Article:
Just hours ago North Korea successfully tested what many consider to be intercontinental ballistic missile (ICBM) technology, underscoring the failure of two decades of U.S. policy. How Washington expected to halt Pyongyang’s missile development program without taking serious steps to do so remains a mystery. While ineffective policies date back to the previous Bush and Clinton administrations, the current administration bears its fair share of the blame.
President Obama made a serious error when he failed to order that the rocket launched in April be shot down — if not destroyed on the launch pad, admittedly a highly provocative act. Had he done so, he would have deprived the North Koreans of the lessons it learned from that missile’s failure and we might not be where we are today. In fact, had the president established a new precedent — the United States simply does not allow North Korea to conduct unfettered missile tests — he might have quickly made such tests a thing of the past.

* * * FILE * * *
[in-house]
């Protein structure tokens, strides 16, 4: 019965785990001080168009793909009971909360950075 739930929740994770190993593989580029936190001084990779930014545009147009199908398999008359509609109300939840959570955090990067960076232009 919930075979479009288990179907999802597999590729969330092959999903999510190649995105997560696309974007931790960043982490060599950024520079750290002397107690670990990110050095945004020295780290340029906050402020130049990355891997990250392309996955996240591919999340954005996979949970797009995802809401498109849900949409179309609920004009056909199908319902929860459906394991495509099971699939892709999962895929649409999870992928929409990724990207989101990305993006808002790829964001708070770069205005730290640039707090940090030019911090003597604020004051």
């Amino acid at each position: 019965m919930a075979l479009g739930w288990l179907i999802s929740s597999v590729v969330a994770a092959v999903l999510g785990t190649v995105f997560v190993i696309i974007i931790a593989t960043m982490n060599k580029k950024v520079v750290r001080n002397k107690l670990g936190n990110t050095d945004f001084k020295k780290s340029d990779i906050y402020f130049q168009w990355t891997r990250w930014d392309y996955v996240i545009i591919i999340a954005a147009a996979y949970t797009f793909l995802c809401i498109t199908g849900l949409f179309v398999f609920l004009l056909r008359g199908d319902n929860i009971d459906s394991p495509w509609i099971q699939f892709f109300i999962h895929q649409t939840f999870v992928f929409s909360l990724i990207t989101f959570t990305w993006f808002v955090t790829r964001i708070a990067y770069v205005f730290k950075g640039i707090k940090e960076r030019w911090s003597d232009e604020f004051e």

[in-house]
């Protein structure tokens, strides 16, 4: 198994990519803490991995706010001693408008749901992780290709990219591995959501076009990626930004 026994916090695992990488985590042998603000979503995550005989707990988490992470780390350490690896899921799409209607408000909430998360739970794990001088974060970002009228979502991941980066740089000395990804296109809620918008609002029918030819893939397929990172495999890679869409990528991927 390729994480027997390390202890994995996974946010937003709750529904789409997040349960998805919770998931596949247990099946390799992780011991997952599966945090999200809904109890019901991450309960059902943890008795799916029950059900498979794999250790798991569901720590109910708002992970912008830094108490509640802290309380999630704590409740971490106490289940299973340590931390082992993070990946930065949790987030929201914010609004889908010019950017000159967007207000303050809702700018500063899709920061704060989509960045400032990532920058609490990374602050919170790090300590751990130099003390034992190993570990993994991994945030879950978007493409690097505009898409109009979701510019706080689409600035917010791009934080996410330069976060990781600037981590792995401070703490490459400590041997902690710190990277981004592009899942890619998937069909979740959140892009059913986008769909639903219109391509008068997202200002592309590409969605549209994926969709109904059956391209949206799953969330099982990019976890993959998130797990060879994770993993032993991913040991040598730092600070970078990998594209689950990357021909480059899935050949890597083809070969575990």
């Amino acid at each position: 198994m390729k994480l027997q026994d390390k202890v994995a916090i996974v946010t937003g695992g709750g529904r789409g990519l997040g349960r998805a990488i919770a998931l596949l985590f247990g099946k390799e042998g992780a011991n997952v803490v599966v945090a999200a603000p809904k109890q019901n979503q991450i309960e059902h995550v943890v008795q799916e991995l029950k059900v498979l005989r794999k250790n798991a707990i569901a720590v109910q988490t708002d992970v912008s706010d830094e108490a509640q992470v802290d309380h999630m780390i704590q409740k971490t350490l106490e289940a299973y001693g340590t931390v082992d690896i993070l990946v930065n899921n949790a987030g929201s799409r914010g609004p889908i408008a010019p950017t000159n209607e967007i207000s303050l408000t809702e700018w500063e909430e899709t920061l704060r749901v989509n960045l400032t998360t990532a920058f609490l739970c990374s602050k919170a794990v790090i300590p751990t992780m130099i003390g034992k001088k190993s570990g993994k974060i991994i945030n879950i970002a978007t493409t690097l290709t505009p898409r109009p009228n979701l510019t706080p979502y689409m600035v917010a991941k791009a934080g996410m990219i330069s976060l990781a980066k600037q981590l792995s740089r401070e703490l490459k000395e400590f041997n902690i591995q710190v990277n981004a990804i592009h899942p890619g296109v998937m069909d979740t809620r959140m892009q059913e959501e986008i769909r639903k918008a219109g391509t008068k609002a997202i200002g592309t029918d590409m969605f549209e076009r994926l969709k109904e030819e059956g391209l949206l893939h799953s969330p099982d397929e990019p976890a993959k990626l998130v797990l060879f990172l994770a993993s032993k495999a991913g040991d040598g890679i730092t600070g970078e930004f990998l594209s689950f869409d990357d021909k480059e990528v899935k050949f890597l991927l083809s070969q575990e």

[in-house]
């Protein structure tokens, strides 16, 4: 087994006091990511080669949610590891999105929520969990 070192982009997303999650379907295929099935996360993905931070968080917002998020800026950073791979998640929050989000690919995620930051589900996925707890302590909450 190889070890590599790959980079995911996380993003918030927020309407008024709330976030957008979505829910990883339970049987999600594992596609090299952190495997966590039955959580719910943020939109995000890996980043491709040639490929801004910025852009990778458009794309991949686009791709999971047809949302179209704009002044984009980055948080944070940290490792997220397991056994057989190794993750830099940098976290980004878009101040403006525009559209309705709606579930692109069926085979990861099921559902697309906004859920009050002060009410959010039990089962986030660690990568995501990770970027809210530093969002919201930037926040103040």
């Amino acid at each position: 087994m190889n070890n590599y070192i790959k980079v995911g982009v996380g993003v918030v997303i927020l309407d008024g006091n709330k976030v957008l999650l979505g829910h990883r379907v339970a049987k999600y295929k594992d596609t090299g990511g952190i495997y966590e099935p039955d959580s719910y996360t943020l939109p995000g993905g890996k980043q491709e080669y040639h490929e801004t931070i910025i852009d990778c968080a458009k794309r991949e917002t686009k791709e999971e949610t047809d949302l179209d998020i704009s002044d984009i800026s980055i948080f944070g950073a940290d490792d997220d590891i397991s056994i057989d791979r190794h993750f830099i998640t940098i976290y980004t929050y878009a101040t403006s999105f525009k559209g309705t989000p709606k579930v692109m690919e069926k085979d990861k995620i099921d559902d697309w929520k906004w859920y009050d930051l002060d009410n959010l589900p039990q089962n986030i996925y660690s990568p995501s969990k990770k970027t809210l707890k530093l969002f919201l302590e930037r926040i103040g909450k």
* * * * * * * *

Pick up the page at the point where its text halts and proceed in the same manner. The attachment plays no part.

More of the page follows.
But for whatever reason, when Pyongyang launched its rocket in April, the president chose to stick to an old playbook full of defensive formations that has never given North Korea pause. The State Department unwittingly admitted last week that the old approach — stern warnings before a launch, stepped up sanctions after — has all but failed. As spokesman Mark Toner explained at last Wednesday’s press briefing, “there’s always ways to toughen enforcement of sanctions. They can always be tweaked or modified so that there’s better enforcement of existing sanctions.”